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Garden books in the Special Collections of the Barr Smith Library

Early gardening guides and florilegiums

One of the most prized illustrated botanical books of the 17th century was the Hortus Floridus of Crispin de Passe firstPlate from Crispin de Passe's "Hortus Floridus" published in Latin in 1614 and in English in the following year as A Garden of Flowers. Featuring beautiful copperplate engravings, many from an unusual perspective, the text simply describes the plants with no attempt at horticultural or medical instruction. Our 1928 edition with facsimile engravings is a new translation by Spencer Savage from the original Latin, and its publication was a triumphal success for the Cresset Press.

Title page from Parkinson's "Paradisi in Sole Paradisius..."The first English book to discuss at length the  design and cultivation of the pleasure garden was John Parkinson's Paradisi in Sole Paradisius Terrestris, or, A Garden of All Sorts of Pleasant Flowers which our English Ayre will Permitt to be Noursed Up; with a kitchen garden ... and an orchard (London, 1629. Facsimile ed. London: Methuen, 1904). A gardening book and herbal combined, it gives instructions on how to set out the flower, kitchen and orchard gardens and is abundantly illustrated with numerous plant varieties, including many discovered in explorations to America.

One of the most vivid and delightful impressions of a garden in the whole of gardening literature can be found in William Lawson's A New Orchard and Garden, first published in 1618, a work of greatWilliam Lawson's "A New Orchard and Garden" interest to students of Tudor period gardens. It included his The Country Housewifes Garden, the first gardening book specifically addressed to women, which describes designs for the planting of herbs and plants. In 1623 Lawson's work was included in Gervase Markham's encyclopaedic compilation, A Way to get Wealth, which was reprinted 8 times in the next 70 years. Our edition, printed in London by William Wilson for George Sawbridge in 1660 is the 3rd edition, 'corrected and much enlarged'.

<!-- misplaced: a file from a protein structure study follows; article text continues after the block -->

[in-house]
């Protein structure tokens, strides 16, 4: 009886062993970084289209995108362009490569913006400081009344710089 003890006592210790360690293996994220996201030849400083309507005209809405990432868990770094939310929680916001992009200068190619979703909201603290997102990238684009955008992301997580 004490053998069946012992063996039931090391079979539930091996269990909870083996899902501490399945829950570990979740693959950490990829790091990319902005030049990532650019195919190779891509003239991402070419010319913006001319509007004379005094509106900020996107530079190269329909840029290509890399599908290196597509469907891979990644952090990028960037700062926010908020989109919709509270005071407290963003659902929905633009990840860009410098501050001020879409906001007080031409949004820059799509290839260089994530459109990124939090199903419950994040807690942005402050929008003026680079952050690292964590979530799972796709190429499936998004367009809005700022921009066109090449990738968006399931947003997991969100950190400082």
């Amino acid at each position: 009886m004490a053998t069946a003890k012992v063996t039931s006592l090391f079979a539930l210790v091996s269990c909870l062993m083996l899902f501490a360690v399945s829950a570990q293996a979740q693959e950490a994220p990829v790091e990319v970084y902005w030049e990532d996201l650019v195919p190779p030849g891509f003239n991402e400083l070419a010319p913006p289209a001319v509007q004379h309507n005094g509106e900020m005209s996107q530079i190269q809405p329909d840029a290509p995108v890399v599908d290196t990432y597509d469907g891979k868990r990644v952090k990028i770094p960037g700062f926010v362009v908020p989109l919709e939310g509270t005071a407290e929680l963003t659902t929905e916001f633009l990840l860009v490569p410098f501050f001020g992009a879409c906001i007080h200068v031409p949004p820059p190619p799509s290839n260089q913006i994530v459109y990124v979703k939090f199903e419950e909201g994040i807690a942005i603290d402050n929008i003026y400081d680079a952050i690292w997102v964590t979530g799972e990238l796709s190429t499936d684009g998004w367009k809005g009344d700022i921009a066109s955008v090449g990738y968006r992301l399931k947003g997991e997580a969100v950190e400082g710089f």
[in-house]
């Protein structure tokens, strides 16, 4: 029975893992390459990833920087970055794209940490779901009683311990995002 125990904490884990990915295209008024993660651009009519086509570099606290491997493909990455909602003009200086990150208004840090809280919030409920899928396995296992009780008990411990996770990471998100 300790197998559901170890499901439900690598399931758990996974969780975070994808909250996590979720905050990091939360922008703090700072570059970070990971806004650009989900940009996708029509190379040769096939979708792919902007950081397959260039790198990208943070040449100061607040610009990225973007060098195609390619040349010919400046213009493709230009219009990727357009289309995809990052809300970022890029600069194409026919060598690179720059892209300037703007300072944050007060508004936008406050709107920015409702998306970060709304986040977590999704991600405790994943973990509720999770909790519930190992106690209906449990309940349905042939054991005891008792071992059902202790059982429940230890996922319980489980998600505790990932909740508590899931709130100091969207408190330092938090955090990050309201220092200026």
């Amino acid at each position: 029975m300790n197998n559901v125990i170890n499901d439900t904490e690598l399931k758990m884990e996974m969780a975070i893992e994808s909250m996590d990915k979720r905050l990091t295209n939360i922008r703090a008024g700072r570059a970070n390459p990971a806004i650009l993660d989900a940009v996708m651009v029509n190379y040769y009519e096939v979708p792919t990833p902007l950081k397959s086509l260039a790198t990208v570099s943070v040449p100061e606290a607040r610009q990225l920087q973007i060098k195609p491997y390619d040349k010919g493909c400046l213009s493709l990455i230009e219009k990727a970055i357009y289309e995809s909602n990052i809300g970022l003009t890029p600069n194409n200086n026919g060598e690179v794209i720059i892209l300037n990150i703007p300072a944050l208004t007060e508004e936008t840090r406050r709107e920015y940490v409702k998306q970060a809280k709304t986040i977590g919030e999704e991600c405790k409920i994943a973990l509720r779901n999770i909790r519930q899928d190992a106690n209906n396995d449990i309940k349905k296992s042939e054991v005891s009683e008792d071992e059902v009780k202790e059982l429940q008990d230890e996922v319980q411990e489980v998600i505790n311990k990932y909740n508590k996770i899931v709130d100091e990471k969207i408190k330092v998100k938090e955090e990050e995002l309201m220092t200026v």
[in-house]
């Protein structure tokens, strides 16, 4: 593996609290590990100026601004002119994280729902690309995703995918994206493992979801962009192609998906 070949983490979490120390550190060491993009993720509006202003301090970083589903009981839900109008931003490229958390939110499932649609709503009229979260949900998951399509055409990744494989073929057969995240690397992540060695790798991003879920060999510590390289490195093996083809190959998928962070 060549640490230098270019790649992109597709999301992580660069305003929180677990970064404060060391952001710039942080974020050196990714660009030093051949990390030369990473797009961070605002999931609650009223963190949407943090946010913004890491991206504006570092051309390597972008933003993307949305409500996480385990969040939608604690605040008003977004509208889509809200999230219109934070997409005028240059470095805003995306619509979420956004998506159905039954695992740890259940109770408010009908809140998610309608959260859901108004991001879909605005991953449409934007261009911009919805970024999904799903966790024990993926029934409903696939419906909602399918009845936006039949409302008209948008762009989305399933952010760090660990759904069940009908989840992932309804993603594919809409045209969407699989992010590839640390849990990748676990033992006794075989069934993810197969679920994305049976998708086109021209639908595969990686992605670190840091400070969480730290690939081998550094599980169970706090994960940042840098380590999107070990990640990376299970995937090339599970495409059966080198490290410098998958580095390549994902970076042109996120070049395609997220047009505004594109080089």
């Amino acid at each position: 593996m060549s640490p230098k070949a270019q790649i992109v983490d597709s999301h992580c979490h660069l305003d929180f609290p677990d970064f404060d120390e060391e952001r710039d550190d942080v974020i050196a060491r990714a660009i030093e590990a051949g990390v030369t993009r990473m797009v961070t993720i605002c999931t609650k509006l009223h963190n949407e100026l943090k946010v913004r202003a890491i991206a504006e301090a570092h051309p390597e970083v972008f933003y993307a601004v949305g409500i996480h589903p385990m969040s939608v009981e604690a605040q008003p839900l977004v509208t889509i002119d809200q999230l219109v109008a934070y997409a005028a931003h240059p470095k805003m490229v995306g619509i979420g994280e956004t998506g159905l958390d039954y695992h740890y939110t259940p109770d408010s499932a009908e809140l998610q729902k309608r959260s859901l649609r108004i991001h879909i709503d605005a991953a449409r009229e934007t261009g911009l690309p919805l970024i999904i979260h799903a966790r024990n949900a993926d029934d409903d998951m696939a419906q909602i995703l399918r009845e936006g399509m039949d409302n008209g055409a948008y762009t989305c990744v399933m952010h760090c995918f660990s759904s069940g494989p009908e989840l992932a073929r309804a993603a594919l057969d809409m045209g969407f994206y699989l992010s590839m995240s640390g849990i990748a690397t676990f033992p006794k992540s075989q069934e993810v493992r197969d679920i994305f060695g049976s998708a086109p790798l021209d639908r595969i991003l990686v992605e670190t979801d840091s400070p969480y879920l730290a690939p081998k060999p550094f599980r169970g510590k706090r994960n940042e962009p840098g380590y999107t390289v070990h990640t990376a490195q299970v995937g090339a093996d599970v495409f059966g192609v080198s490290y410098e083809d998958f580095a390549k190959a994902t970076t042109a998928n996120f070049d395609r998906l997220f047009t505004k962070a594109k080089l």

After Lawson, very little was written on the laying out of gardens until the printing in 1665 of John Rea's Flora: Seu De Florum Cultura, or, A Complete Florilege: furnished with all requisites belonging to a florist. Florist was a relatively new word, meaning one who cultivated flowers or was skilled in the knowledge of flowering plants, and most of the work (Flores) consists of a long descriptive list of flowers. Part 2, Ceres, describes flowering summer annuals and Part 3, Pomona, lists trees, vines and berries, flowering trees and shrubs. Apart form the engraved title page there are few illustrations because Rea's publishers were alarmed at the 'costly cuts' he required, although Rea's preface denigrates woodcuts as 'good for nothing, unless to raise the price of the book'.

From John Evelyn's "Sylva ..."The first gardener's calendar published in England was the Kalendarium Hortense of John Evelyn which laid out, month by month, the endless cycle of work needing to be done both in the orchard and the flower garden. It is an invaluable record of the mid-17th century garden, the plants available and techniques used. Kalendarium was first published in 1664 as part of Evelyn's Sylva, or, A Discourse of Forest-Trees ..., an early work on conservation or reforestation promoted by the Royal Society to counter the effect of large-scale burning during the 16th and 17th centuries which had led to a shortage of timber for ship building. Immediately popular, Sylva described the value of certain trees for gardens and influenced the following century's fashion for landscape gardening which saw trees planted in quantity for their aesthetic value.

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